Merkel dismayed, disappointed at spy scandal between Germany and US
6 July 2014, 16:53 -- The German Chancellor, Angela Merkel, currently visiting China, looks 'dismayed and disappointed' in the wake of the latest spy scandal to break out in Germany earlier this week, the Spiegel Online newspaper reports, quoting a source within the German delegation in China.
The scandal may deal a serious blow to America's reputation in Germany, the source said.
Germany's Foreign Minister, Frank-Walter Steinmeier, has demanded explanations from Washington following the arrest of a suspected US spy in Germany.
If the suspicions are proved, then it's no trifling matter, he said during his visit to Mongolia on Sunday.
Steinmeier urged Washington to contribute to the speedy clarification of all circumstances surrounding the affair.
The German Interior Minister, Thomas de Maisiere, for his part told Germany's Bild newspaper he expected the White House to voice its position and come up with an assessment of the incident.
Very serious charges have been brought and the Attorney General's Office is investigating them, Maiziere said.
That's the only way to evaluate the scale of suspected spying and identify those involved in it, he said.
The incident highlights the need for effective counter-intelligence, the minister added.
German 'double agent' spied for CIA - media
A suspected 'double agent' detained in Germany has apparently spied for the US Central Intelligence Agency (CIA), the Frankfurter Allgemeine Sonntagszeitung newspaper reports citing its own source in Germany's BND intelligence service.
The 31-year-old BND employee, who was arrested on Wednesday, is believed to have stolen over 200 secret documents.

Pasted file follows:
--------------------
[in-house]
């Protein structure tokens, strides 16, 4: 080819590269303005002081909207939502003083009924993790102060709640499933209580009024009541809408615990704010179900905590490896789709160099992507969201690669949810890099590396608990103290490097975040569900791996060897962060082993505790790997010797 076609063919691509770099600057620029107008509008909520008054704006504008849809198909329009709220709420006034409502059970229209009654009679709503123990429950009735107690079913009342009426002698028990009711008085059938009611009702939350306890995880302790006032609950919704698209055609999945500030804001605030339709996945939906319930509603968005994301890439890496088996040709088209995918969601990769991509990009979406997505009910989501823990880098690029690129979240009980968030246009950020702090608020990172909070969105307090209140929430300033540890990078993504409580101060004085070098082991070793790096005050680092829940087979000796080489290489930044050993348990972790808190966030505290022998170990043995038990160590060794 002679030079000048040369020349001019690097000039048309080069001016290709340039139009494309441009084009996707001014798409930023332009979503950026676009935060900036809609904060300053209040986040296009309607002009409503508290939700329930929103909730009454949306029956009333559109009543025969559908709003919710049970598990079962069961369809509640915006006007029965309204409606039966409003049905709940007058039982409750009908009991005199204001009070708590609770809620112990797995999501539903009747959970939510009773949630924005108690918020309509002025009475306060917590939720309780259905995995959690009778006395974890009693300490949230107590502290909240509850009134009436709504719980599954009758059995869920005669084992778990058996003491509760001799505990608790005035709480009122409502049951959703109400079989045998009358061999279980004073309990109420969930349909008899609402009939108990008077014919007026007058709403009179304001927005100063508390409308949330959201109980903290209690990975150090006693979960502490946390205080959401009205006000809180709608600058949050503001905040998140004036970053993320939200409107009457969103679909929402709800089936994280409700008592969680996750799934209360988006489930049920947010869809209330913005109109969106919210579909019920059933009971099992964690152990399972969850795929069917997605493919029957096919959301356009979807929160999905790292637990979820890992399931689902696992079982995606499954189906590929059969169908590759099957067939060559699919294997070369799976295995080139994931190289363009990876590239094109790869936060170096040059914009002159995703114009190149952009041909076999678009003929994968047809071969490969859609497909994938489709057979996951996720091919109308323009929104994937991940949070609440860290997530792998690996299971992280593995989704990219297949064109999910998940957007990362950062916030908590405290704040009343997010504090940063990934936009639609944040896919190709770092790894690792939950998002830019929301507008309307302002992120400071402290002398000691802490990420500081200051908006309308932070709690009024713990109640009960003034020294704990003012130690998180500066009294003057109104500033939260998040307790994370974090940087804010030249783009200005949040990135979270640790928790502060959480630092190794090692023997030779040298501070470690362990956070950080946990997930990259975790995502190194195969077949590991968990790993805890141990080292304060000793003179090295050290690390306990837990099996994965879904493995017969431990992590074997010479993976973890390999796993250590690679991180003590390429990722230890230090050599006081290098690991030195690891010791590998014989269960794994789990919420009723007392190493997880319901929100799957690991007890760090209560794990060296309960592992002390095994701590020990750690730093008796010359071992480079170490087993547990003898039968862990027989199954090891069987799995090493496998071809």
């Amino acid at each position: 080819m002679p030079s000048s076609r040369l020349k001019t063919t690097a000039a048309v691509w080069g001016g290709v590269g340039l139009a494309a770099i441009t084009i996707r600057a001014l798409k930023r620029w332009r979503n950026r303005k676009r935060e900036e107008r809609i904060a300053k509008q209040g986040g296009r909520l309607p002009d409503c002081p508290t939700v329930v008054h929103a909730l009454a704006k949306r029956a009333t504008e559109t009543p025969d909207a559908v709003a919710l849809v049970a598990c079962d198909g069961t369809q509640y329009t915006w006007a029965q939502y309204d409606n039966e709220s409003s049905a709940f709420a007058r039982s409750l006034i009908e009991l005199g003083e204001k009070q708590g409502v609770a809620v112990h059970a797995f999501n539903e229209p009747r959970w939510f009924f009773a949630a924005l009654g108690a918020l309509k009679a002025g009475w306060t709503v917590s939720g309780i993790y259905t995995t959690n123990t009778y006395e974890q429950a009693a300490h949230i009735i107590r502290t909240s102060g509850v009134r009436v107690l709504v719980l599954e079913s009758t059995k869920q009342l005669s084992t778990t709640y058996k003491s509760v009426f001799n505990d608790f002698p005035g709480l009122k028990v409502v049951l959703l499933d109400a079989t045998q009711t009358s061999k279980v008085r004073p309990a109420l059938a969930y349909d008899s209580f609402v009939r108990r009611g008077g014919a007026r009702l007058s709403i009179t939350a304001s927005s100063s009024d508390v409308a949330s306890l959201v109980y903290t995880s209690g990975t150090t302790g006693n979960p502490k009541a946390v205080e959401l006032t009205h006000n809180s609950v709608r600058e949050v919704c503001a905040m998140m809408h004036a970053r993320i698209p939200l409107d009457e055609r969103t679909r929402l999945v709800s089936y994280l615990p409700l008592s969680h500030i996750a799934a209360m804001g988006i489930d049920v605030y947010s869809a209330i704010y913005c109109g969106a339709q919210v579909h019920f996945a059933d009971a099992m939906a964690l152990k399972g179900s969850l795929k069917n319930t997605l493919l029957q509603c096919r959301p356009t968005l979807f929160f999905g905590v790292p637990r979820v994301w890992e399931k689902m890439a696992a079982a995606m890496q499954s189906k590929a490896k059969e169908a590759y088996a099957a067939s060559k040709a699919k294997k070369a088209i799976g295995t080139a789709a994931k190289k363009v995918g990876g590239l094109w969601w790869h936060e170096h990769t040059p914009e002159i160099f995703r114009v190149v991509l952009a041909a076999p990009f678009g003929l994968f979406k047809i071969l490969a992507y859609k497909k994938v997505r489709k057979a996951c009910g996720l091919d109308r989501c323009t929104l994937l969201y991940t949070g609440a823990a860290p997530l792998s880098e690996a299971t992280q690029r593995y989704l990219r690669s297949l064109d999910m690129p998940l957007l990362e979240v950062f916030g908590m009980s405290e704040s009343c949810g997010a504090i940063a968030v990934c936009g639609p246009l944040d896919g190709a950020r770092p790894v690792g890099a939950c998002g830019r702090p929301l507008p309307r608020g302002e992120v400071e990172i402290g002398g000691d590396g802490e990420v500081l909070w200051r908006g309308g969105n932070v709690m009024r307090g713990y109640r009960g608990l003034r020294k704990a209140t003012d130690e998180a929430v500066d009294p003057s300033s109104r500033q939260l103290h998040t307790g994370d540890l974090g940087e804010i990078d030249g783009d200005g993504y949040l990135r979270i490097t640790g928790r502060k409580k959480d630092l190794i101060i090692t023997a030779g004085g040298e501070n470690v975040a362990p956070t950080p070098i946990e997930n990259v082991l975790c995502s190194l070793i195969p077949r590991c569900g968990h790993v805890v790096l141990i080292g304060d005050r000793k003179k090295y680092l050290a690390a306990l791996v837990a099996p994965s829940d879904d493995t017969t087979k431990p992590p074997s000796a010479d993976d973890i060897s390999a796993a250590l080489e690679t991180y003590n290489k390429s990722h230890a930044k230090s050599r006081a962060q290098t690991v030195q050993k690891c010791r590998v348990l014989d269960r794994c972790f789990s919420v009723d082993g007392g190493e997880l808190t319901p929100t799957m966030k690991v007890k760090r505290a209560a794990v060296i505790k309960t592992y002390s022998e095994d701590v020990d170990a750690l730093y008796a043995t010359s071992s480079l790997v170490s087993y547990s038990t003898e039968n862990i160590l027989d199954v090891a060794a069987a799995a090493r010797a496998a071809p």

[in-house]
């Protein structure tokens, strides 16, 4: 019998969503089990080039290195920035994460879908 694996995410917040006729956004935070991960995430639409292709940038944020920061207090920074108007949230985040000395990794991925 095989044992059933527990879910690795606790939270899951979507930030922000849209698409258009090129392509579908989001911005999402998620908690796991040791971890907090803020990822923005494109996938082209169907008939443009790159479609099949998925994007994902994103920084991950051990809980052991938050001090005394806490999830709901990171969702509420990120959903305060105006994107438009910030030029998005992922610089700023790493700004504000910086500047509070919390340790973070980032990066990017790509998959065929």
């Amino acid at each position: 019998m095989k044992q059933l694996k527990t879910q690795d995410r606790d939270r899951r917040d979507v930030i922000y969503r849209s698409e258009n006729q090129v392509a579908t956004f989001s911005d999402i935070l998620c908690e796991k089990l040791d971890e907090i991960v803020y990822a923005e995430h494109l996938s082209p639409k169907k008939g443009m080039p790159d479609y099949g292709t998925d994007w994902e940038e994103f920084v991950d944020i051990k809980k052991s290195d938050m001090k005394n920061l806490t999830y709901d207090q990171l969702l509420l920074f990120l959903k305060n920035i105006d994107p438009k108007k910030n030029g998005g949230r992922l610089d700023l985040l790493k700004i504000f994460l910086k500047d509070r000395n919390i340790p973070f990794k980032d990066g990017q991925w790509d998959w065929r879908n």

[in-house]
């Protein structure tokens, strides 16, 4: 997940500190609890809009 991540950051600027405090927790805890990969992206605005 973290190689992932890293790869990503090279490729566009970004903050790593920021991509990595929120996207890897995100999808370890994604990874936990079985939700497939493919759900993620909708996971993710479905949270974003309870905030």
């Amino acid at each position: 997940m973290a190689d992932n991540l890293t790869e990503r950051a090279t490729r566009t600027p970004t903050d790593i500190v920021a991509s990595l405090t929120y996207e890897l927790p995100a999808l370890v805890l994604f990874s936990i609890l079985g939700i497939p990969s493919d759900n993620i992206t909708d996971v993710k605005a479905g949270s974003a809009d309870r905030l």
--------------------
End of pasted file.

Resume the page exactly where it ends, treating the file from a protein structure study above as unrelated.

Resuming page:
'All the evidence shows that he has spied for the Americans… that's not a friendly act,' the source told the newspaper.
The BND is looking into the potential impact of the incident on its further cooperation with US secret services.
The suspected spy was initially tasked with obtaining documents about a parliamentary probe into the US National Security Agency's massive electronic surveillance and phone-tapping activities in Germany following US whistleblower Edward Snowden's revelations.
The man insists he has managed to pass over just two 'insignificant' documents about the Bundestag commission's probe.
In 2012, he contacted the US embassy in Berlin via e-mail and offered spy services. A few weeks later, he met with a US agent in Salzburg and received 10,000 euros and a contact e-mail.
Two more meetings with agents followed, both in Austria, during one of which he was given 15,000 euros.
It appears that his ambitions meant more to him than money.
The suspect was exposed thanks to close cooperation between the BND and the Federal Office for the Protection of the Constitution (counter-intelligence), the source said.
The incident has triggered a huge outcry in Germany. US Ambassador John Emerson was summoned to the German Foreign Minister to 'contribute to the clarification of circumstances' surrounding the affair.
Chancellor Angela Merkel was informed of the suspected double agent's arrest.
If it's proven that the BND agent spied for the US, then it's a blatant breach of friendship and trust between Germany and the US, German President Joachim Gauck said, commenting on the matter. If so, 'one really has to say that enough is enough,' he said.
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